Kinematics & Placement
Table of Contents
Step 1. Clarify The Problem
When one is attempting to develop a motion tracking system, it is very important to consider the kinematic motion of an human. A human arm, for example, provides nine degrees of motion between the shoulder, elbow, and wrist. One must understand which range of motion they want to measure, and then identify the best way to specifically measure that range of motion without interference from unwanted inputs. In addition, one must fully realize what boundaries of motion are physically capable, and ensure that their sensor placement allows for full ROM measurement.
The following are requirements for sensor placement:
- Sensor placement does not hinder normal human motion
- Sensor placement gives accurate representation of motion desired
- Sensor readings are not affected by external factors (skin, bumps, etc)
- Sensor placement allows for complete range of motion measurements (is not limited to 30 degrees out of a possible 50 degrees, for example).
In this case, it is also necessary to consider several parts of the human body when researching placement and kinematics, with joints of interest including:
- Spine: Lumbar region: Sacrum-L1/L2-L3/L4/L5
- Arm: Shoulder-Elbow-Wrist
- Leg: Hip-Knee-Ankle
Step 2. Search Externally
1) From a PDF by Van Herp, Rowe, Salter, and Paul utilizing the Polhemus 3Space System (Available on EDGE): information on Lumbar/Spine Kinematics
- Title: Three-dimensional lumbar spinal kinematics:
a study of range of movement in 100 healthy subjects aged 20 to 60+ years.
- Bony landmarks and placement: procedure identified by Burton
- Lordosis (curvature of spine) prevents spine and
source from pointing straight at eachother
- Alignment needed to orient axes of source & sensor parallel to anatomical planes of body
- This team utilized adjustable plastic wedges and double sided tape to align:
- Max Joint Angulation Reports (use for benchmarking)
- Discrepancy in values:
- Axial rotation: Russell attributed to skin movement between sensor and underlying vertebrae. More studies are needed
- Overall: Many studies exhibited poor attachment method!
2) From a PDF: Rosen, Perry, Manning, Burns, Hannaford- available on EDGE. Team used a Vicon MT System to capture data, CAD SW to model, and Dynamics SW to derive Euler equations of motion.
- Title: The Human Arm Kinematics and Dynamics
During Daily Activities Toward a 7 DOF Upper Limb Powered Exoskeleton
- Motions of Interest:
- Elbow flexion/extension
- Elbow rotation (supination/pronation)
- Shoulder adduction/abduction
- Shoulder flexion/extension
- Shoulder interior/exterior rotation
- Wrist flexion/extension
- Wrist ulnar/radial deviation
- Shoulder horizontal flexion/extension
- Full-range shoulder free motion
- DOF Model:
- Kinematic and Dynamic Ranges of the Human Arm.
- Arm Kinematic Values:
- Act02 = Arm reach to head level
- Act08 = Move object at waist level
- Act10 = Pick up phone on wall/hang up
- Act12 = Eat with Spoon
- Act23 = Eat with Spoon (disabled grasp)
3) From PDF: Kinematic Analysis of Lumbar Spine Undergoing Extension and Dynamic Neural Foramina Cross Section Measurement. By: Yongjie Zhang1, Boyle C. Cheng2, Changho Oh1, Jessica L. Spehar2 James Burgess3 Available on Edge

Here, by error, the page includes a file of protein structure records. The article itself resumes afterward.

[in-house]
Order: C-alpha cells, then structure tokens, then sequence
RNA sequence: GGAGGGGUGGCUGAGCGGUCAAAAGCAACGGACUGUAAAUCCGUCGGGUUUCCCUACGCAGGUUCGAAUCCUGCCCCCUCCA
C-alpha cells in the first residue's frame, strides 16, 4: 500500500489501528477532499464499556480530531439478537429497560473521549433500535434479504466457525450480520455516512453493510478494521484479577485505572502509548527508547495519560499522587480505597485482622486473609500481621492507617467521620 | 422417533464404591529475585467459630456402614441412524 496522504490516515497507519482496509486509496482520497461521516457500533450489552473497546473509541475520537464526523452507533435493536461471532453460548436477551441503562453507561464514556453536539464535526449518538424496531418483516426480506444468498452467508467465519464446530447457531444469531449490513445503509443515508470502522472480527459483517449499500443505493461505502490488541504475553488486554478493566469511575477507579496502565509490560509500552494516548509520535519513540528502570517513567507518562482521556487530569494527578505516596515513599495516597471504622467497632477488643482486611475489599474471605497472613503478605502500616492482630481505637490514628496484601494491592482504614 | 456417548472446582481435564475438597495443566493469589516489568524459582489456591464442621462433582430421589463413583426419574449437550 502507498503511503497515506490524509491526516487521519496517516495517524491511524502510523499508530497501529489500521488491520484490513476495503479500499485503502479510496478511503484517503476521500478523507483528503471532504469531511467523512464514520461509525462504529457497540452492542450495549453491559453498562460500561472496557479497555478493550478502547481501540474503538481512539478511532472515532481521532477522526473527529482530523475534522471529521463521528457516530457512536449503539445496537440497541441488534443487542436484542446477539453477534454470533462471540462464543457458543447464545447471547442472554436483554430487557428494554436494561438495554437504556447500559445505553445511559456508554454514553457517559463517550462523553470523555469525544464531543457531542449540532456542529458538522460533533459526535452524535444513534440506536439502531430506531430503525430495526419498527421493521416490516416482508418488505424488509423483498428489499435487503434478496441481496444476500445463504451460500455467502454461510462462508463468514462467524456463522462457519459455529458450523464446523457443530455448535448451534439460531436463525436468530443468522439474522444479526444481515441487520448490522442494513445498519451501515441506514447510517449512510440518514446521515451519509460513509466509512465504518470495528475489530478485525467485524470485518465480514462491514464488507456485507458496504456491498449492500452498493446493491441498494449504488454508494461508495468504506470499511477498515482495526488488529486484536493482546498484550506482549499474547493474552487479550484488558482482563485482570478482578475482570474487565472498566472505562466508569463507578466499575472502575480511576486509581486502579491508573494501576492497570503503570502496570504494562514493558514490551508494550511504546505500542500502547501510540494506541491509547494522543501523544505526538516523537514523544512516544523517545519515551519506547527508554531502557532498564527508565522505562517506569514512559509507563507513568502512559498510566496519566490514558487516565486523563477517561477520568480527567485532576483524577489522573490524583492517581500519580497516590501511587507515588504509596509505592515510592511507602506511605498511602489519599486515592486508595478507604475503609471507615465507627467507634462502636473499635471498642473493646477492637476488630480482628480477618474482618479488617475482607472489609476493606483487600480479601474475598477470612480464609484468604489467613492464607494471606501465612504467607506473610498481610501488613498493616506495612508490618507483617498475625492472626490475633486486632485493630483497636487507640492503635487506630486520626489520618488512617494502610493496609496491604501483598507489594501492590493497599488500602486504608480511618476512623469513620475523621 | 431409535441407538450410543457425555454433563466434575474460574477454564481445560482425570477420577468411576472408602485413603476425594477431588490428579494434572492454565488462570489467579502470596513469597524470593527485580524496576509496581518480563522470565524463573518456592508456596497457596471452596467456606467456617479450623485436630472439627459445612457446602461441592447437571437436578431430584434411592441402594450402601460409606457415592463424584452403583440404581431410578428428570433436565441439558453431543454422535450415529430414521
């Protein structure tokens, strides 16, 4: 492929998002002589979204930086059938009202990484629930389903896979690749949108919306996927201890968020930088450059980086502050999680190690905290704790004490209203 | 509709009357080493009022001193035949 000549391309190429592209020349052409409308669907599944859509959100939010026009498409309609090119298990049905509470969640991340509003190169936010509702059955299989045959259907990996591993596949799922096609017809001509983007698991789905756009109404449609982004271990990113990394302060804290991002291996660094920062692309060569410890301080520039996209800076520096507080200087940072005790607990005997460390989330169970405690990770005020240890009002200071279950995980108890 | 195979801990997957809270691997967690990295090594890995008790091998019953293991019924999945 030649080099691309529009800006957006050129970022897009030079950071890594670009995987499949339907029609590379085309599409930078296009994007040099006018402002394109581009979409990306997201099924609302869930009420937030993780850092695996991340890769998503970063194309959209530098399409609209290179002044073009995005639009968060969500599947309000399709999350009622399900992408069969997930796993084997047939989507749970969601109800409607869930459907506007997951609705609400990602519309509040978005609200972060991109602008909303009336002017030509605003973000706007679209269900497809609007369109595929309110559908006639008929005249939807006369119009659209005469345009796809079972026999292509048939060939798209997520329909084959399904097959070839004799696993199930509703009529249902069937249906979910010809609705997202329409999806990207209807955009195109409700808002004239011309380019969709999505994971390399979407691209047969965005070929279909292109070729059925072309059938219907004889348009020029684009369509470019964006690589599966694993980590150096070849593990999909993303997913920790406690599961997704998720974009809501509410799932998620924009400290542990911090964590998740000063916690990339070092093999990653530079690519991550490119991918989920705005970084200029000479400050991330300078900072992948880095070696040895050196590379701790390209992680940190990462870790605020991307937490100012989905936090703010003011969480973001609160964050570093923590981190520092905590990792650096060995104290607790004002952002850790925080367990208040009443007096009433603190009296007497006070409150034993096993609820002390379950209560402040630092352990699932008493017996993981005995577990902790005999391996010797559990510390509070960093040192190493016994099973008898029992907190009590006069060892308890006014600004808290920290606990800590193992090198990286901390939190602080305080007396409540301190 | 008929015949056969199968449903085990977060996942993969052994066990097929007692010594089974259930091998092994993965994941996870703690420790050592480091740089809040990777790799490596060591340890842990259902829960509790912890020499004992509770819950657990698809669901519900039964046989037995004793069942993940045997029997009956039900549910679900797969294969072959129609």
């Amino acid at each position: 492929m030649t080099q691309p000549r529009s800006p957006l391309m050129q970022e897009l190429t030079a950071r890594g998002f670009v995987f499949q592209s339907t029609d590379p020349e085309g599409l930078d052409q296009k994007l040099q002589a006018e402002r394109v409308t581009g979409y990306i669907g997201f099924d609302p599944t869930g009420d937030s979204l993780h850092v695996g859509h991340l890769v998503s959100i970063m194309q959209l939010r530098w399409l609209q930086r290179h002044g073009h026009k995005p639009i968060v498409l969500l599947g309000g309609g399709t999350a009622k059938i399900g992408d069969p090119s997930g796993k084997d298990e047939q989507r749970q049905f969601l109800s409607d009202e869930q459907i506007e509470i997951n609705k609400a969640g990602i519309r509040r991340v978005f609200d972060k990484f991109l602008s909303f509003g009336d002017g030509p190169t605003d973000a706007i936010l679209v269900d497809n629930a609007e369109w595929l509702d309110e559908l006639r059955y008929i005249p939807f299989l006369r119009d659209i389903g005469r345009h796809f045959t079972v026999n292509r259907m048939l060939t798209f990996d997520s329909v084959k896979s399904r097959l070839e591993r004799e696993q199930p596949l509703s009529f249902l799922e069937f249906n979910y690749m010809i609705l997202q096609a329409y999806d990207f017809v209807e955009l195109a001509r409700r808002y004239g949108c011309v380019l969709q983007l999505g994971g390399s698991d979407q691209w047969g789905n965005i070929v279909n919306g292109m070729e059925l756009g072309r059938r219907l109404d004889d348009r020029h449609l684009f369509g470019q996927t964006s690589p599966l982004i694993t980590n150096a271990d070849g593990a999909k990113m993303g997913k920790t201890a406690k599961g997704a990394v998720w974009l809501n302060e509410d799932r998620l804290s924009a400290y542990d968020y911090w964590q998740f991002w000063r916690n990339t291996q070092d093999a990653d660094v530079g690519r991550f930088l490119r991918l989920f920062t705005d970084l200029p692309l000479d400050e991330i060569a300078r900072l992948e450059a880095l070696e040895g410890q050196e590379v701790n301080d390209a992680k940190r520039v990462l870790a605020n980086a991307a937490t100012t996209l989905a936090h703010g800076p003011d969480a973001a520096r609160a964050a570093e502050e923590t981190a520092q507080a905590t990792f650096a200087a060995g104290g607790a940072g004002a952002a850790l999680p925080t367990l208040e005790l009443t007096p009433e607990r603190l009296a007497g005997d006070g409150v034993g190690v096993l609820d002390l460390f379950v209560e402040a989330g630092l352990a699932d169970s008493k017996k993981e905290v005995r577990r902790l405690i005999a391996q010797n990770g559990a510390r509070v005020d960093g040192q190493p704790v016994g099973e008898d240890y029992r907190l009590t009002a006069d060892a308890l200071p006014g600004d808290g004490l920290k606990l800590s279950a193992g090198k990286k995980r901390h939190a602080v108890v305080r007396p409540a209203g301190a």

- Team Looked at the motion of the Lumbar spine of patients that have Lower Back Pain (LBP).
- A Human cadaveric specimen was used to test the flexion extension of the lower back. The team was analyzing an interspinous spacer that was designed to restrict motion primarily in one direction.
4) From PDF: Reduced kinematic model of the human spine. By:Christian Simonidis, Manuel Scharmacher, and Wolfgang Seemann.
- Team looks at a Reduced Kinematic model for the human spine to be used when marker based motion sensors are used to model the motion of the spine. It will describe the motion of the first thoracic vertebra in relation to the pelvis.
- The formulation can offer convenience with sensor placed motion capture, and provide "human-like motion characteristics of torso motion."
- The detailed model of the lumbar spine has any vertebra modeled as a rigid body and the joint axes placed similar to the human spine. The model the team shows has 17 rigid bodies, and 51 degrees of freedom.
- By coupling the between pairs of vertebra the team reduced the model down to three DOF.
- The reduced model is comprised of the following
- R(q1, q2, q3) = rb + AbkAk(q1)[rk + Aker(q2, q3)]
- A(q1, q2, q3) = AbkAk(q1)AkeAe(q1, q2)
- Where R(q1,q2,q3) defines the position vector of the vertebra relative to the pelvis. A(q1,q2,q3) defines the orientation of the vertebra.
- Above q2 and q3 are DOF used for the ellipsoid model, and q1 is axial DOF.
Step 3. Search Internally
Of the prior RIT MSD projects focusing on motion tracking:
- P08006 does not appear to have any information on kinematics or sensor placement in either their technical paper or design review. Their website is incomplete due to it being a spring-fall project, and the spring EDGE page is missing.
- P09027 published information on arm kinematics, including transformation matrices for elbow and wrist coordinates. A screenshot from their final publication is attached below:
- P10007 provides a link to a paper published by Dr. Gombatto titled "Validity and reliability of a system to measure passive tissue characteristics of the lumbar region during trunk lateral bending in people with and people without low back pain." This paper displays much information on the kinematics of a back, for example:
Step 4. Explore Systematically
Specifications of Interest:
- DOF studied for body parts:
- Typical Human BC's/Ranges for body parts: